Loading presentation...

Present Remotely

Send the link below via email or IM

Copy

Present to your audience

Start remote presentation

  • Invited audience members will follow you as you navigate and present
  • People invited to a presentation do not need a Prezi account
  • This link expires 10 minutes after you close the presentation
  • A maximum of 30 users can follow your presentation
  • Learn more about this feature in our knowledge base article

Do you really want to delete this prezi?

Neither you, nor the coeditors you shared it with will be able to recover it again.

DeleteCancel

Make your likes visible on Facebook?

Connect your Facebook account to Prezi and let your likes appear on your timeline.
You can change this under Settings & Account at any time.

No, thanks

POLI10601 Lecture 4

No description
by

Veronique Pin-Fat

on 30 November 2016

Comments (0)

Please log in to add your comment.

Report abuse

Transcript of POLI10601 Lecture 4

Lecture 4: Contemporary neorealism and neoliberal institutionalism
NEOREALISM AND THE INTERNATIONAL SYSTEM: EXPLAINING THE COMPETITION FOR POWER
Today's concentration break is brought to you by...
Cihan Eroglu
IR’S TEMPORAL STORIES ABOUT NEOREALISM AND NEOLIBERALISM
Two pictures or one?
Lecture Plan
NEOLIBERALISM AND INTERNATIONAL INSTITUTIONS: EXPLAINING COOPERATION UNDER ANARCHY
IR’s temporal stories about neorealism and neoliberalism
NEOREALISM AND THE INTERNATIONAL SYSTEM: EXPLAINING THE COMPETITION FOR POWER
Epistemology
• IR’s temporal stories about neorealism and neoliberalism
• Neorealism and the international system: Explaining the competition for power

• **Concentration break** Veronique.Pin-Fat@manchester.ac.uk

• Neoliberalism and international institutions: Explaining cooperation under anarchy
• CONCLUSION: Two pictures or one?

Neoliberal time
Neorealist time
Increasing Western European integration
Period of détente
1973 oil crisis
Aspects of reality: Signs of progress?
European Free Trade Area
European Defence Community
Interdependence
End of détente
9/11
No change: The timeless truth of power politics
US President Ronald Reagan
Kenneth Waltz 1979
Why do states exhibit same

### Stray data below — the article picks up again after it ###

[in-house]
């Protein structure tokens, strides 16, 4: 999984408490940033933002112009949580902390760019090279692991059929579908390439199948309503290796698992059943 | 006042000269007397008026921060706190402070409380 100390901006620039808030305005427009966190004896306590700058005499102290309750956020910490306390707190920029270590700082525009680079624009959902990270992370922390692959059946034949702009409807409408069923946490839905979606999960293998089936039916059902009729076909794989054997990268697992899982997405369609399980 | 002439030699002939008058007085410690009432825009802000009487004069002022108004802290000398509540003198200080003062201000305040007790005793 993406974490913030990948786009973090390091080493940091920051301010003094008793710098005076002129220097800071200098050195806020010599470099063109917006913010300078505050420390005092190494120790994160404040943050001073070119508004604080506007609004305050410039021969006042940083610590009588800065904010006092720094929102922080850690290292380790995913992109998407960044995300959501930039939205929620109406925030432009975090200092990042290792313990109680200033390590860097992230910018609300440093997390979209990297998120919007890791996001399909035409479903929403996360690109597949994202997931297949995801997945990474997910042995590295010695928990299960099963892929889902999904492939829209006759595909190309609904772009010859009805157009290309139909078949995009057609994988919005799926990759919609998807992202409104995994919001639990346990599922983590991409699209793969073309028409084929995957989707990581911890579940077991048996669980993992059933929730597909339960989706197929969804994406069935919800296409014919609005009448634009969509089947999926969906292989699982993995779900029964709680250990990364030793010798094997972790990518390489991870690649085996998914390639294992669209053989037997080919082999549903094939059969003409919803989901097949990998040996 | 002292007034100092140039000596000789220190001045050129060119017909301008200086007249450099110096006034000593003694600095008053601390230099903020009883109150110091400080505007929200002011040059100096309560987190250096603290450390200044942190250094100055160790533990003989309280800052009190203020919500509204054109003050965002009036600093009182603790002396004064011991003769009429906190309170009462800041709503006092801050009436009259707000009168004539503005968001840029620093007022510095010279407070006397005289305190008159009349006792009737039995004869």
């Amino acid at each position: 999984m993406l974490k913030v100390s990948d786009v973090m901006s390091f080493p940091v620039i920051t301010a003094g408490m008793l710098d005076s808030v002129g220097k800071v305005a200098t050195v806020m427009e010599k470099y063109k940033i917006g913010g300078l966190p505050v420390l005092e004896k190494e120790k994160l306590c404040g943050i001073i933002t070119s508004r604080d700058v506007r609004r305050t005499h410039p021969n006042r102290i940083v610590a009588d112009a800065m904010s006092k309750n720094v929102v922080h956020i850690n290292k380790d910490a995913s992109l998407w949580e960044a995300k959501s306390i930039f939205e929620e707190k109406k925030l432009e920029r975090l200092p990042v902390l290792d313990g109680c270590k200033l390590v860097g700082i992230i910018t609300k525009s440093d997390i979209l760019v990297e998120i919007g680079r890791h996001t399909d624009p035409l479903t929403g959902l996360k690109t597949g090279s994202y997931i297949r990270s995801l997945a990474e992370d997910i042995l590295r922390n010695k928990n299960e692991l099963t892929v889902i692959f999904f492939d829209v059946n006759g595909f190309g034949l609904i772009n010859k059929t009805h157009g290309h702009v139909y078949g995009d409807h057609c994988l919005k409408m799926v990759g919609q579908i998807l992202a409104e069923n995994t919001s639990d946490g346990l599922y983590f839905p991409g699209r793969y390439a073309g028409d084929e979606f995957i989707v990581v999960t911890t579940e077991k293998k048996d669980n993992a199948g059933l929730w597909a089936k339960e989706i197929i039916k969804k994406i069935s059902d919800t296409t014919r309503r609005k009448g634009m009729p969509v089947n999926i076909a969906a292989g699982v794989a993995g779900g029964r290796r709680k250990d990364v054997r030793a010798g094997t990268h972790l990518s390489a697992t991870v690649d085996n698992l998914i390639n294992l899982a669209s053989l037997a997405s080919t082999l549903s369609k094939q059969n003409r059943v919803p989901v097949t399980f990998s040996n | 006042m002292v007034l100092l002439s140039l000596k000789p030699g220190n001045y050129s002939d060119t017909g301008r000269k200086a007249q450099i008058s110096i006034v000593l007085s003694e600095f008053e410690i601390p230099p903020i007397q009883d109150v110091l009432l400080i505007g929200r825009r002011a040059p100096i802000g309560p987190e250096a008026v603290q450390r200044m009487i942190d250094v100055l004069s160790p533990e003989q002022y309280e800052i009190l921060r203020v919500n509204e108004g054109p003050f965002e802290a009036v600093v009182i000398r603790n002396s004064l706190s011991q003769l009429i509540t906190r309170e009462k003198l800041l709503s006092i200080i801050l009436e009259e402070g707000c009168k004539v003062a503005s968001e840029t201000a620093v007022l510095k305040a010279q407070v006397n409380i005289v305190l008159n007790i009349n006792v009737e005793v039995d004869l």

foreign policy behaviour?
Why is change so
difficult?
Epistemology
Avoid reductionism
- explanation is not at level of human nature nor the state
Parsimony
- a parsimonious theory of international politics
Ontology: The international system
Ordering principle of the system:
Anarchy
or hierarchy?

Units of the system are functionally
similar

Distribution of capabilities:
bipolar, unipolar, multipolar?
Defensive vs. offensive neorealism
Waltz - defensive neorealism
States should pursue appropriate levels of power to ensure order and avoid war
John Mearsheimer (2001) The Tragedy of Great Power Politics (New York: Norton)
- Regional hegemon (offense to ensure
hegemony and survival
)
“Interdependence provides a rational, strategic incentive for states to continue cooperating with one another"
(Robert Keohane, 1984, After Hegemony: Cooperation and Discord in the World Political Economy)
What are the barriers to cooperation?
The Prisoner's Dilemma and neoliberalism
Barriers to cooperation

lack of information and transparency
Research finding

iteration
, or the expectation of future interaction makes actors less likely to defect from cooperative arrangements” (Sterling-Folker 2010: 123)
Ontology: International institutions
Institutions foster iteration
Institutions offset the barriers to cooperation that the Prisoner’s Dilemma captures
Formal international institutions: multilateral organisations
E.g.United Nations, World Trade Organisation, International Monetary Fund
International regimes
“sets of implicit or explicit principles, norms, rules and decision-making procedures around which actors’ expectations converge in a given area of international relations”(Stephen Krasner ed. International Regimes: 2)
E.g. Copenhagen Agreement, Geneva Conventions
Agreement: (1) states: unitary rational actor:
(2) system: anarchic: (3) structure -ordering principle, units, distribution of capabilities
Problem of anarchy
peristent
: security, survival, independence
Problem of anarchy = defection, 'cheating'
offset
by institutions
NEOREALISTS
NEOLIBERALS
Power:
relative
gains
Power:
absolute
gains
Cooperation: coordination
Cooperation: collaboration for mutual interests
structure includes conventions
Conclusion
Core aspects of neorealism and neoliberalism: A shared picture?
What? Ontology
states
anarchic system with structures
interdependence
international institutions
power & cooperation
Who?Subjectivity
Where? Space
When? Time
Inside/Outside
How? Epistemology
In the world of international politics we see these 'things'
What's missing from the MAINSTREAM ('orthodox') picture of international politics?
See you next lecture to find out!
Facts
Objectivity
Social SCIENCE
Game theory
Predict state behaviour
States
Anarchic system
Neorealist time
Neoliberal
Note: Neoliberals study international institutions & regimes but
STATES
are still the primary actors in these institutions and regimes.
MAINSTREAM IR
Full transcript